_beginthreadex has three additional parameters: initflag, security, and threadaddr. The new thread can be created in a suspended state, with a specified security (Windows NT only), and can be accessed using thrdaddr, which is the thread identifier.
The routine at start_address passed to _beginthreadex must use the __stdcall calling convention and must return a thread exit code.
_beginthreadex returns 0 on failure, rather than -1L.
A thread created with _beginthreadex is terminated by a call to _endthreadex.
The _beginthreadex function gives you more control over how the thread is created than _beginthread does. The _endthreadex function is also more flexible. For example, with _beginthreadex, you can use security information, set the initial state of the thread (running or suspended), and get the thread identifier of the newly created thread. You are also able to use the thread handle returned by _beginthreadex with the synchronization APIs, which you cannot do with _beginthread.
It is safer to use _beginthreadex than _beginthread. If the thread generated by _beginthread exits quickly, the handle returned to the caller of _beginthread might be invalid or, worse, point to another thread. However, the handle returned by _beginthreadex has to be closed by the caller of _beginthreadex, so it is guaranteed to be a valid handle if _beginthreadex did not return an error.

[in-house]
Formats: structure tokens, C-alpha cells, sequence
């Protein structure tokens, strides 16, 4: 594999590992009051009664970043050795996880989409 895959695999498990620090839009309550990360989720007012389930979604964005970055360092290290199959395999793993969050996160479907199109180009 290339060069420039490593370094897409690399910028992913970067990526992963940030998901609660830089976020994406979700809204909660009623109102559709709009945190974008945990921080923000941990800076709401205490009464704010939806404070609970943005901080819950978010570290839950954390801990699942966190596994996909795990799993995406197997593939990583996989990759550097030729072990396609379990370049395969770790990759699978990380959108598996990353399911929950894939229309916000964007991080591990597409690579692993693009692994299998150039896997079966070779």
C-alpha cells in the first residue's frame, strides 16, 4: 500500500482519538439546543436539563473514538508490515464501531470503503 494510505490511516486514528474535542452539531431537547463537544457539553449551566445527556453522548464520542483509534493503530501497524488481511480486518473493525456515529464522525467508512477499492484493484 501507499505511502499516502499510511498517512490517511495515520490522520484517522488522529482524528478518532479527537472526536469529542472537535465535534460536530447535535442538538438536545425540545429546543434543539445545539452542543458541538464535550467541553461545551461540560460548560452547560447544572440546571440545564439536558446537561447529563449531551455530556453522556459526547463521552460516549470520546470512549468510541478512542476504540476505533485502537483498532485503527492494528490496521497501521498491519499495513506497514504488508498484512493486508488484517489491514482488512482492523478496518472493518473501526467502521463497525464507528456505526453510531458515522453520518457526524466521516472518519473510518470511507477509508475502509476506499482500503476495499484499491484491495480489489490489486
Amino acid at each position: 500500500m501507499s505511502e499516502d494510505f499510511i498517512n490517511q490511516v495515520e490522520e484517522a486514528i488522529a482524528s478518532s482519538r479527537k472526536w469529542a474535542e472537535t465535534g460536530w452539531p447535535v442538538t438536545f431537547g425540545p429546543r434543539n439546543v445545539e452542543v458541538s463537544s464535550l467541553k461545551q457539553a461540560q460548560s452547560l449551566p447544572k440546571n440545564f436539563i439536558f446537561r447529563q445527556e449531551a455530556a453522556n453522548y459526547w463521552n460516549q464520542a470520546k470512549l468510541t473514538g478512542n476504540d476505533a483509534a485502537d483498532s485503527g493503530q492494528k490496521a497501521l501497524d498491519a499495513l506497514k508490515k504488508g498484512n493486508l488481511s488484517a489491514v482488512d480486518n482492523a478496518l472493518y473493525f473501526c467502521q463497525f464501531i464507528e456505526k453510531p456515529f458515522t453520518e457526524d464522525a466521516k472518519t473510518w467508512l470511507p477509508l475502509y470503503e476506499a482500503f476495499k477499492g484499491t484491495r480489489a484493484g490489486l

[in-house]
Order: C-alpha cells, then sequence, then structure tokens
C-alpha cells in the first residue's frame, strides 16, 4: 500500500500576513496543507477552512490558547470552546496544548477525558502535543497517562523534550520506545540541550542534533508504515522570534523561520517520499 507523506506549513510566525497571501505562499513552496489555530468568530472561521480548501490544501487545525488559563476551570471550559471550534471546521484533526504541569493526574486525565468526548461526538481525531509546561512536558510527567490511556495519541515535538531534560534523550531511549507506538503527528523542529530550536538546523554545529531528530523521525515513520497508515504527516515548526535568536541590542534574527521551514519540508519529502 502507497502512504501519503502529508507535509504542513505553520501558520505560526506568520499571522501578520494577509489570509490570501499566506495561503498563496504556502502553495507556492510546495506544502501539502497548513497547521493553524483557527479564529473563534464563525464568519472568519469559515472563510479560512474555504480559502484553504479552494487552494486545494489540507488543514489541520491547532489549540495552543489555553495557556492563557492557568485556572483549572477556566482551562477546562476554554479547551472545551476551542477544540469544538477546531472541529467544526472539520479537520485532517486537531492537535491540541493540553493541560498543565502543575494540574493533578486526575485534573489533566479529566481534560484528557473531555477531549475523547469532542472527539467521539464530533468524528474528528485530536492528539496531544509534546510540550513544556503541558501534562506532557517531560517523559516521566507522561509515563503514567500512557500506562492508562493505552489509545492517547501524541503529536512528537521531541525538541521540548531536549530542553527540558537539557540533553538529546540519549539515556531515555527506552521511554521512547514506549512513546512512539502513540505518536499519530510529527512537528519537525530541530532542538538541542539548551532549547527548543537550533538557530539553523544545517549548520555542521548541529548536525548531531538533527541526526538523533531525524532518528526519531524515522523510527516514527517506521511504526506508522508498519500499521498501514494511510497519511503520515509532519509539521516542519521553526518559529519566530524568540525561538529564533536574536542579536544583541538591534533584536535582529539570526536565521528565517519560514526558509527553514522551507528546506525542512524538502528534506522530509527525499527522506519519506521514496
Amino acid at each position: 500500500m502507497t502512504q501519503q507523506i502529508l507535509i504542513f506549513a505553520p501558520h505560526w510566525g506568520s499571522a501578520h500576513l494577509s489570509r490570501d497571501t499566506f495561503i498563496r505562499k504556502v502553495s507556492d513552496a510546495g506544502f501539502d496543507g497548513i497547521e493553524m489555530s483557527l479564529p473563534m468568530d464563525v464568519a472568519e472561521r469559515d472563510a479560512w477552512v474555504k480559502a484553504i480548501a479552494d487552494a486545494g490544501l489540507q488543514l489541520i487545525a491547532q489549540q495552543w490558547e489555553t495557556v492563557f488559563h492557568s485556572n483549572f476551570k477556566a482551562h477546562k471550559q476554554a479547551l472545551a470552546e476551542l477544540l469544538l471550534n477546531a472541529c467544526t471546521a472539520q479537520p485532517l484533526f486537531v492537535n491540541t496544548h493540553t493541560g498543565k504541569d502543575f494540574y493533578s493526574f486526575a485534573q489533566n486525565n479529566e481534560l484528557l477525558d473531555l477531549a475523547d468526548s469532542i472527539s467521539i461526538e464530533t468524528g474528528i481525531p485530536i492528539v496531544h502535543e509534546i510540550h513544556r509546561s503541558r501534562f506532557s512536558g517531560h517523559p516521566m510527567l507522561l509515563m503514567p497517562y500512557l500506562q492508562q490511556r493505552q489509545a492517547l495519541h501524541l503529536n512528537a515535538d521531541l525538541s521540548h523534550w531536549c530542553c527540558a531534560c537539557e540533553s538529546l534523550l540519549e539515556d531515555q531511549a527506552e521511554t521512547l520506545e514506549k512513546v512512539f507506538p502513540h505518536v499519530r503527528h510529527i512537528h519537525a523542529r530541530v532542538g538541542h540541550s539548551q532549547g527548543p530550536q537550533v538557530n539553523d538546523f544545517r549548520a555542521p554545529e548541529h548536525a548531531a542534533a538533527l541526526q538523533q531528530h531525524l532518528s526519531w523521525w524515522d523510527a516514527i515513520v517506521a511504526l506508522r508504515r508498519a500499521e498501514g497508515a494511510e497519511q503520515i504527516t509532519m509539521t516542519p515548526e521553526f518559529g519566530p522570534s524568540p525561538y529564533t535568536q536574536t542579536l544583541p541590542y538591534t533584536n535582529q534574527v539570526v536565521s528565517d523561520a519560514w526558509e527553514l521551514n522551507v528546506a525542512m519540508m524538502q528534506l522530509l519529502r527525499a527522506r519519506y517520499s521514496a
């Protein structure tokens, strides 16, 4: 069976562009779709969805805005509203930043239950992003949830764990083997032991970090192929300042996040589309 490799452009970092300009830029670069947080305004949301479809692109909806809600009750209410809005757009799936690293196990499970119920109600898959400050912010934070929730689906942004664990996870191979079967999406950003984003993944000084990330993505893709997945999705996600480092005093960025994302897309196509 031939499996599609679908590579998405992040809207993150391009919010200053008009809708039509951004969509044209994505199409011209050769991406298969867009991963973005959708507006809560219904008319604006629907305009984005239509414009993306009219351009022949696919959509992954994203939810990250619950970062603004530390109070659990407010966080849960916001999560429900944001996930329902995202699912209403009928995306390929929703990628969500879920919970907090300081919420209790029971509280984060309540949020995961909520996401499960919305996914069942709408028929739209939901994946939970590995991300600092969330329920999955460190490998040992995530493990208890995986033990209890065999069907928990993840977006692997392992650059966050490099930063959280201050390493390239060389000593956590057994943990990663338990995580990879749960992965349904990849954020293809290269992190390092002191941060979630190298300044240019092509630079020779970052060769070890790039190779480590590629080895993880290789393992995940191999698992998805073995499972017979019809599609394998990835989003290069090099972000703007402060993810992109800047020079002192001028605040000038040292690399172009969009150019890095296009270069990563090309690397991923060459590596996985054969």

You can call _endthread or _endthreadex explicitly to terminate a thread; however, _endthread or _endthreadex is called automatically when the thread returns from the routine passed as a parameter. Terminating a thread with a call to endthread or _endthreadex helps to ensure proper recovery of resources allocated for the thread.
_endthread automatically closes the thread handle (whereas _endthreadex does not). Therefore, when using _beginthread and _endthread, do not explicitly close the thread handle by calling the Win32 CloseHandle API. This behavior differs from the Win32 ExitThread API.